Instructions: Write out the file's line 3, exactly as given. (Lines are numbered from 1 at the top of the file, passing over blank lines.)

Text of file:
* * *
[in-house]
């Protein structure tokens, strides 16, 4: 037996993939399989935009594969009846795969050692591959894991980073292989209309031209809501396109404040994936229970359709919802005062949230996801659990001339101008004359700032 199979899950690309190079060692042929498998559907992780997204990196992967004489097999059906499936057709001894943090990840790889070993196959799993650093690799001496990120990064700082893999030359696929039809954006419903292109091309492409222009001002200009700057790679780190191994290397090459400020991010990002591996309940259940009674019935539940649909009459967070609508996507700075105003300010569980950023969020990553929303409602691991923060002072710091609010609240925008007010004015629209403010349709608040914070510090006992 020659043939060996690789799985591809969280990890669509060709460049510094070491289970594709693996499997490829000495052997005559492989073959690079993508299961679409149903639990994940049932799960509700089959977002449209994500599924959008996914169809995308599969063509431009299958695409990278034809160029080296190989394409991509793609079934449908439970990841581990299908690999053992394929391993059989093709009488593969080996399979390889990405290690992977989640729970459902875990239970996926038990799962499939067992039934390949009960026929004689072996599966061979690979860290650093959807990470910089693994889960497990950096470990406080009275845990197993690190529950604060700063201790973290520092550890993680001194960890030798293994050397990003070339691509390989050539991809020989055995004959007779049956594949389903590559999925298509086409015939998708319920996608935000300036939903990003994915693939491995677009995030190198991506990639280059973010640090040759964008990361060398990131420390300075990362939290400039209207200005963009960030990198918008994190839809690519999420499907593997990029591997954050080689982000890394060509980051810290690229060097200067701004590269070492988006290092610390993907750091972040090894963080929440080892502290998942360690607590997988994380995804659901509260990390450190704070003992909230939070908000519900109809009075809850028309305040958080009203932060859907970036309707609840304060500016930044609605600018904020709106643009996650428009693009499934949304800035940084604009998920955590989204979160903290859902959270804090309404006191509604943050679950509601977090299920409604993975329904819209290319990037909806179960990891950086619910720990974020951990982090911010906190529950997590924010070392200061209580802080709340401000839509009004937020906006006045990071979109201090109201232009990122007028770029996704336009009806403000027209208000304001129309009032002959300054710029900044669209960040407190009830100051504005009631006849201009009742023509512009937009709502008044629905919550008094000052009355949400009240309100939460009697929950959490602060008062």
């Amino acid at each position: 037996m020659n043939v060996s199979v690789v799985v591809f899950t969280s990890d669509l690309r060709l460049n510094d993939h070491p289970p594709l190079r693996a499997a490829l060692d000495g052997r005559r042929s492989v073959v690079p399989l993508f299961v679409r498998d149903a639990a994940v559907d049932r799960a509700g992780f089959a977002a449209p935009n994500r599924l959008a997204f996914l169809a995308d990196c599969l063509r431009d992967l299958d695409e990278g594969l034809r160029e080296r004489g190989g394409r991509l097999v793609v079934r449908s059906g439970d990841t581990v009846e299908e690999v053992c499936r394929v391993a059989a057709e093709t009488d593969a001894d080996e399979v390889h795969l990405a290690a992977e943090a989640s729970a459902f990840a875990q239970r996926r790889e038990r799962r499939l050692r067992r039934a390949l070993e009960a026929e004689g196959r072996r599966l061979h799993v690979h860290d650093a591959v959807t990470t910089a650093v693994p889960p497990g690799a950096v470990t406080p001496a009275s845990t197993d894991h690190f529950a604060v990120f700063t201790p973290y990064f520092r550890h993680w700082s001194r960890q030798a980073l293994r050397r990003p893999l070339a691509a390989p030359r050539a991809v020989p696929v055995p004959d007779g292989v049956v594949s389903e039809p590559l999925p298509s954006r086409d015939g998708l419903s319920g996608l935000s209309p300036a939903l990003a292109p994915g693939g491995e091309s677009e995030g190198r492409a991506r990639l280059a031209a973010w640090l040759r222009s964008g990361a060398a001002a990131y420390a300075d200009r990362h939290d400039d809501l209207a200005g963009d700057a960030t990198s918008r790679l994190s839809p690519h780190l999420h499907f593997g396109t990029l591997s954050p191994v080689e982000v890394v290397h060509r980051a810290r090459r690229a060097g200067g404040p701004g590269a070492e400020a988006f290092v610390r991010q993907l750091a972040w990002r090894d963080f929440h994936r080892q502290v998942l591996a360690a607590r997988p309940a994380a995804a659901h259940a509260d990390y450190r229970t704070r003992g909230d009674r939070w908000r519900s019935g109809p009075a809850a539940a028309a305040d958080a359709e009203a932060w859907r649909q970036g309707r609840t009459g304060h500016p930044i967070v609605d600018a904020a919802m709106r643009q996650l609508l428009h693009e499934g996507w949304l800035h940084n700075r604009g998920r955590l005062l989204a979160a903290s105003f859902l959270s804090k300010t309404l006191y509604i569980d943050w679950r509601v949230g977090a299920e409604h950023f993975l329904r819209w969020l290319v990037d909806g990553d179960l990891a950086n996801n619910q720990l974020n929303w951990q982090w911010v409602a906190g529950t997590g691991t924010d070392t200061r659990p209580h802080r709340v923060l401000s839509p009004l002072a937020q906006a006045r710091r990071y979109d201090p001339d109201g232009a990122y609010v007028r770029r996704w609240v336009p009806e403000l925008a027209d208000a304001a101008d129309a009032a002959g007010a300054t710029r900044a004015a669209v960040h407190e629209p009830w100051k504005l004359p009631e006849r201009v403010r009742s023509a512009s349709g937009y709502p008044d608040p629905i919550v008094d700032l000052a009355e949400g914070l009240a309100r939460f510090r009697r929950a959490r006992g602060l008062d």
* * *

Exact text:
């Amino acid at each position: 037996m020659n043939v060996s199979v690789v799985v591809f899950t969280s990890d669509l690309r060709l460049n510094d993939h070491p289970p594709l190079r693996a499997a490829l060692d000495g052997r005559r042929s492989v073959v690079p399989l993508f299961v679409r498998d149903a639990a994940v559907d049932r799960a509700g992780f089959a977002a449209p935009n994500r599924l959008a997204f996914l169809a995308d990196c599969l063509r431009d992967l299958d695409e990278g594969l034809r160029e080296r004489g190989g394409r991509l097999v793609v079934r449908s059906g439970d990841t581990v009846e299908e690999v053992c499936r394929v391993a059989a057709e093709t009488d593969a001894d080996e399979v390889h795969l990405a290690a992977e943090a989640s729970a459902f990840a875990q239970r996926r790889e038990r799962r499939l050692r067992r039934a390949l070993e009960a026929e004689g196959r072996r599966l061979h799993v690979h860290d650093a591959v959807t990470t910089a650093v693994p889960p497990g690799a950096v470990t406080p001496a009275s845990t197993d894991h690190f529950a604060v990120f700063t201790p973290y990064f520092r550890h993680w700082s001194r960890q030798a980073l293994r050397r990003p893999l070339a691509a390989p030359r050539a991809v020989p696929v055995p004959d007779g292989v049956v594949s389903e039809p590559l999925p298509s954006r086409d015939g998708l419903s319920g996608l935000s209309p300036a939903l990003a292109p994915g693939g491995e091309s677009e995030g190198r492409a991506r990639l280059a031209a973010w640090l040759r222009s964008g990361a060398a001002a990131y420390a300075d200009r990362h939290d400039d809501l209207a200005g963009d700057a960030t990198s918008r790679l994190s839809p690519h780190l999420h499907f593997g396109t990029l591997s954050p191994v080689e982000v890394v290397h060509r980051a810290r090459r690229a060097g200067g404040p701004g590269a070492e400020a988006f290092v610390r991010q993907l750091a972040w990002r090894d963080f929440h994936r080892q502290v998942l591996a360690a607590r997988p309940a994380a995804a659901h259940a509260d990390y450190r229970t704070r003992g909230d009674r939070w908000r519900s019935g109809p009075a809850a539940a028309a305040d958080a359709e009203a932060w859907r649909q970036g309707r609840t009459g304060h500016p930044i967070v609605d600018a904020a919802m709106r643009q996650l609508l428009h693009e499934g996507w949304l800035h940084n700075r604009g998920r955590l005062l989204a979160a903290s105003f859902l959270s804090k300010t309404l006191y509604i569980d943050w679950r509601v949230g977090a299920e409604h950023f993975l329904r819209w969020l290319v990037d909806g990553d179960l990891a950086n996801n619910q720990l974020n929303w951990q982090w911010v409602a906190g529950t997590g691991t924010d070392t200061r659990p209580h802080r709340v923060l401000s839509p009004l002072a937020q906006a006045r710091r990071y979109d201090p001339d109201g232009a990122y609010v007028r770029r996704w609240v336009p009806e403000l925008a027209d208000a304001a101008d129309a009032a002959g007010a300054t710029r900044a004015a669209v960040h407190e629209p009830w100051k504005l004359p009631e006849r201009v403010r009742s023509a512009s349709g937009y709502p008044d608040p629905i919550v008094d700032l000052a009355e949400g914070l009240a309100r939460f510090r009697r929950a959490r006992g602060l008062d």